Fastracking Your Career With Plastic

09 Jul

I’m at that wonderful time in a father’s life when he gets to sit down with his offspring after graduating from middle school and point them someplace beyond the nest towards a career and domestic domicile of their own. Of course, they argue that they still have four years to decide what they want to be. But, I counter, it all begins now. What ever choices they make in the next 48 months will affect every facet of their life – from their ability to attract a suitable spouse to their ability to afford a reasonable lifestyle and a comfortable retirement. I remember my own father sitting me down when I was about 11 years old – and, at that time our discussions positioned my interests towards the field of aerospace engineering or marine biology. Regardless of what I wanted to be he was adamant that I get a post secondary education. Today, I share my father’s beliefs in buying an education as the foundation of any long term, financially stable career. Of course, people have achieved great success without it, but, let’s face it, a good education makes starting out a lot easier. But, beyond that, what do you with it? Personally, I think the optimum choice for anyone with a plan for achieving financial security and leaving a legacy of accomplishment behind them needs to pursue a sales-oriented career path. It challenges all of your faculties and forces you to be technically savvy in your chosen field of expertise. But, most of all, it forces you to stay relevent.

“Relevant” will be the new career buzz word. Our world is changing so quickly – entire new industries evolve inside of six months now and old ones die even quicker. Communications technology allows us to explore our individual talents selling them to a variety of employers rather than just one – and therein lies the problem. The corporate world is shifting to an outside-in way of developing new products and market places (check out this Harvard Business Review article) – they are using social networking to connect with experts who may work for other firms to contract on a project-by-project basis. There will be two job functions: the knowledge worker and the knowledge entrepreneur – and the latter is the group that will make the real money. To gain access to this club, you have to understand the pyschology of the marketplace and implement plans, systems, and procedures to convert desire into action. Considering a Wallmart has about 30 thousand items and the new hypermarket platforms are going to carry 60,000 items, the marketplace will be saturated with stuff and most of it will be low margin commodity items. Businesses want people who can develop and deliver non-commodity goods and services and this, my friends, is the role of a salesperson.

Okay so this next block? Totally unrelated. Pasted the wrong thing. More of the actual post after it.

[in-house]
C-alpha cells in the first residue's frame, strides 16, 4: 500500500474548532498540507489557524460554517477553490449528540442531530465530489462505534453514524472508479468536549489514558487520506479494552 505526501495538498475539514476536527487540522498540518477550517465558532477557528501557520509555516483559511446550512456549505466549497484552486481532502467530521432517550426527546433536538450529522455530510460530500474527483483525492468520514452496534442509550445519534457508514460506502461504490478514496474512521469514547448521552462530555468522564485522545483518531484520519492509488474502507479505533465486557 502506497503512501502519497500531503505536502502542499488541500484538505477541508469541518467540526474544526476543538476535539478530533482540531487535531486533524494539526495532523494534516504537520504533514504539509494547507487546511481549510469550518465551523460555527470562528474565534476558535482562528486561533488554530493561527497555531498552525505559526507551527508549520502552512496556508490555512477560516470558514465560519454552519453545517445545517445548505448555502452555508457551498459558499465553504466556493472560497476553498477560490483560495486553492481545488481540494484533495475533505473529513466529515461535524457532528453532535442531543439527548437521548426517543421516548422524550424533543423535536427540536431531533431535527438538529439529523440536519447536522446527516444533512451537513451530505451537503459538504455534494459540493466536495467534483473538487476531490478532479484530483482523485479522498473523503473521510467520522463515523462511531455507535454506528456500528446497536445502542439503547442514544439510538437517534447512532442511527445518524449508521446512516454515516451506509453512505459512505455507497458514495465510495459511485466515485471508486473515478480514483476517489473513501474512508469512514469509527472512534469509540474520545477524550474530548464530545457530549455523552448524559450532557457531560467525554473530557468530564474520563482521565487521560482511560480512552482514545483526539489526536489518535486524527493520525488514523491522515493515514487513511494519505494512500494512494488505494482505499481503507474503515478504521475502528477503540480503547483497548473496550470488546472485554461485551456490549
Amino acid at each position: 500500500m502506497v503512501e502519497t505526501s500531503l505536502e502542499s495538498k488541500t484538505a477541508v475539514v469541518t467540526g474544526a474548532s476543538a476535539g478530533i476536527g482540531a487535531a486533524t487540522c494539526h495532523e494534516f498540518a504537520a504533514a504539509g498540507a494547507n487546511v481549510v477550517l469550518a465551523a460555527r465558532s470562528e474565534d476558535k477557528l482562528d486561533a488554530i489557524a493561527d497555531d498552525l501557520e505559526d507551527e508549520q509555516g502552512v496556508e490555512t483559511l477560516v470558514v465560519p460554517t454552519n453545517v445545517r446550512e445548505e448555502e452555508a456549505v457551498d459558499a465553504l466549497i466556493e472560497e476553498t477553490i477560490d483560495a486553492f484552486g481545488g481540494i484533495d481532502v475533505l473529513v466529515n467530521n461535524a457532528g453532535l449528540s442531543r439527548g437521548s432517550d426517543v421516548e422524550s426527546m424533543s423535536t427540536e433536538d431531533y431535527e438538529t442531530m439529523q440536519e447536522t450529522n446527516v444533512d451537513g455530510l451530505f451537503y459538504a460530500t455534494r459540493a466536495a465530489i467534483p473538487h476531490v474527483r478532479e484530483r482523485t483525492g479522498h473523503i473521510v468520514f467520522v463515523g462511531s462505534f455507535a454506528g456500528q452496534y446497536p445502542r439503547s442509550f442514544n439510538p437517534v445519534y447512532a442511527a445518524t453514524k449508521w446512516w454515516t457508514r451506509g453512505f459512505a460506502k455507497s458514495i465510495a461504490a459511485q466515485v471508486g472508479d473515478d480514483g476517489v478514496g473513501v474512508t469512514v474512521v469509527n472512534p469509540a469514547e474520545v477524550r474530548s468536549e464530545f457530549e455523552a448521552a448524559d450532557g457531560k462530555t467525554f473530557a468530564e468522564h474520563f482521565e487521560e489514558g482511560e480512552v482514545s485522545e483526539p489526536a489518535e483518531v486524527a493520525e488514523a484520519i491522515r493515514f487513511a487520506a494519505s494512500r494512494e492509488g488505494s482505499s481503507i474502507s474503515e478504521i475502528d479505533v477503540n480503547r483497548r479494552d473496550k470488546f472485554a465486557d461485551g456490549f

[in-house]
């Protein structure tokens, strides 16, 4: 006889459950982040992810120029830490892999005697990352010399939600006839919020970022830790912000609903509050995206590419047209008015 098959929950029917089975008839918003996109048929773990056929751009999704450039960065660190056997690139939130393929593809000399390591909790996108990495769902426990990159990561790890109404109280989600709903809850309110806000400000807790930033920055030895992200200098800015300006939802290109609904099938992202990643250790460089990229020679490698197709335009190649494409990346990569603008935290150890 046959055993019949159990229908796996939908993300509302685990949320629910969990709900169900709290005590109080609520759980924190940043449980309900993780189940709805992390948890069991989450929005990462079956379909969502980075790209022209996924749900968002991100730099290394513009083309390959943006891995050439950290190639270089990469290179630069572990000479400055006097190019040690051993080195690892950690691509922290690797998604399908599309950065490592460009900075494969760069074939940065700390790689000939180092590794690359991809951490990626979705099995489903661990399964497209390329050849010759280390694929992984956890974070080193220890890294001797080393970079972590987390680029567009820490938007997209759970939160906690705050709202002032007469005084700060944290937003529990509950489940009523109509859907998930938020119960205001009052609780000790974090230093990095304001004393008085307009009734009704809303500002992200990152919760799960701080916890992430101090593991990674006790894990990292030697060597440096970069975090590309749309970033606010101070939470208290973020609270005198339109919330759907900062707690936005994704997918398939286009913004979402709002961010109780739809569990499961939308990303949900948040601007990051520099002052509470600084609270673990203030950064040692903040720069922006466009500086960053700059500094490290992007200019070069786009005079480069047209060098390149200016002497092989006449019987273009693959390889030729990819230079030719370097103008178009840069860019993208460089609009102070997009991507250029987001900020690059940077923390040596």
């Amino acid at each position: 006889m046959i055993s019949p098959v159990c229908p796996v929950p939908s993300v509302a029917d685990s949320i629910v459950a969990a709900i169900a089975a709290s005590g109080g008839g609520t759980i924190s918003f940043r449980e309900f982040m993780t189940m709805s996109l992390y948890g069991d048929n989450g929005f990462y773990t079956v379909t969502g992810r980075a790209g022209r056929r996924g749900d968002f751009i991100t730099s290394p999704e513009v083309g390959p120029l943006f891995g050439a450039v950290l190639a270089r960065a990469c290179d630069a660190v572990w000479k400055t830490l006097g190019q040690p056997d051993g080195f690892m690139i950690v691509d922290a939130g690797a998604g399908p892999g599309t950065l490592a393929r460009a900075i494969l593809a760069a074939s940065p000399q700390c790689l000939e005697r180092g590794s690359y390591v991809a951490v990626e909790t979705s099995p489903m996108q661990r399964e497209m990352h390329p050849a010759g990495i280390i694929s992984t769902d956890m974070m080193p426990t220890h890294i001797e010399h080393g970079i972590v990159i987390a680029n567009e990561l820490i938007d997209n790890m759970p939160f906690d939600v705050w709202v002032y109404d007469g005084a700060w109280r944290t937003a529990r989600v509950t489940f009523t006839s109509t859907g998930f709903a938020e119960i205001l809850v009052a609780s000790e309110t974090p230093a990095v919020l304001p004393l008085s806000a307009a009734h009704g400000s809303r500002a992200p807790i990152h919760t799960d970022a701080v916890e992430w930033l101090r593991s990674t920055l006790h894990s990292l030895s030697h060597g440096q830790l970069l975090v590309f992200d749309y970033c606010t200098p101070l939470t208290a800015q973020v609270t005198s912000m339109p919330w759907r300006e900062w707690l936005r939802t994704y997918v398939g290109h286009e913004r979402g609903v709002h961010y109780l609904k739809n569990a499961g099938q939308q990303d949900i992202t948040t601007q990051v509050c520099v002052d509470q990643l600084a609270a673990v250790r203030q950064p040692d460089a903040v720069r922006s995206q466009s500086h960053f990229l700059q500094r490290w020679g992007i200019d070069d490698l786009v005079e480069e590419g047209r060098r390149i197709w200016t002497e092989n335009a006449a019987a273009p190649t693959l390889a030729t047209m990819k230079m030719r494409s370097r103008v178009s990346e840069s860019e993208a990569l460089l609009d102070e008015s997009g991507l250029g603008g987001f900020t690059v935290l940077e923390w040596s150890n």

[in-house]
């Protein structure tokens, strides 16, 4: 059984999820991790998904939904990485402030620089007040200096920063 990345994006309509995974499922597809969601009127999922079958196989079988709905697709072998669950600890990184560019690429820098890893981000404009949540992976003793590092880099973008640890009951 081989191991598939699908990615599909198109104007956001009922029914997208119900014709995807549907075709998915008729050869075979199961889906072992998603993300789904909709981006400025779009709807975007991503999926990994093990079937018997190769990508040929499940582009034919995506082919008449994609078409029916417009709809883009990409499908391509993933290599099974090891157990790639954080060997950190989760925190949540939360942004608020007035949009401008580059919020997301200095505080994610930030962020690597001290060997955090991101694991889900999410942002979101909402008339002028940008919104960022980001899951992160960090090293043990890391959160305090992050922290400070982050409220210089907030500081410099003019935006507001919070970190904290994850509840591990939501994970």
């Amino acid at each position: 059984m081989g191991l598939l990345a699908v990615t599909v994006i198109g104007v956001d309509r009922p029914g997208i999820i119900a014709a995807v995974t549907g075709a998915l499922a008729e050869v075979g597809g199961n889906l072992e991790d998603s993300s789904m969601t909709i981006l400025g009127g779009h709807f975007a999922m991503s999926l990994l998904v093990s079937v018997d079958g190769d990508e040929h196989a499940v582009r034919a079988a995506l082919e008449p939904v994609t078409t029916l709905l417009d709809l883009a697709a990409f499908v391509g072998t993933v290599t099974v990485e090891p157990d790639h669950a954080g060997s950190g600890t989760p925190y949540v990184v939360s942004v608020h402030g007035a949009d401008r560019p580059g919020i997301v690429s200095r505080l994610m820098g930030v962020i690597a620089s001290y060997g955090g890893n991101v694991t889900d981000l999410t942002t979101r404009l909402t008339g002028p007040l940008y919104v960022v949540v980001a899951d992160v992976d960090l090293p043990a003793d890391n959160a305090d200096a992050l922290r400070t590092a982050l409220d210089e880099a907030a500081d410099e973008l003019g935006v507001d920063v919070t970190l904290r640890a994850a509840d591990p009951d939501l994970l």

The days of the snake oil salesman are gone – well, they still might flourish in the used car and renovation business, but the fact is most people are incredibly savvy when it comes to information about what they want to buy now. In many cases, the consumer is as knowledgeable as the salesperson about a product. The role of sales today is making sure the customer has the ability and knowledge to get the most out of the product whether it be plastic, cars, or industrial components. They’re value to the process is their innovative approach to getting more out of the product then the consumer thought possible. This requires talents and skills beyond fast talk and slight of hand. It is a highly evolved profession aching for apprentices with a curious mind and a sincere desire to change the world one customer at a time.

If you’re interested in pursuing a sales oriented profession and would consider the business of plastic sheet, rod, & tube then I want to hear from you. I have contacts all over North America looking for the next great sales leader… could it be you?

Shawn Chambers
Warehoused Plastic Sales

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Posted by on July 9, 2007 in Career


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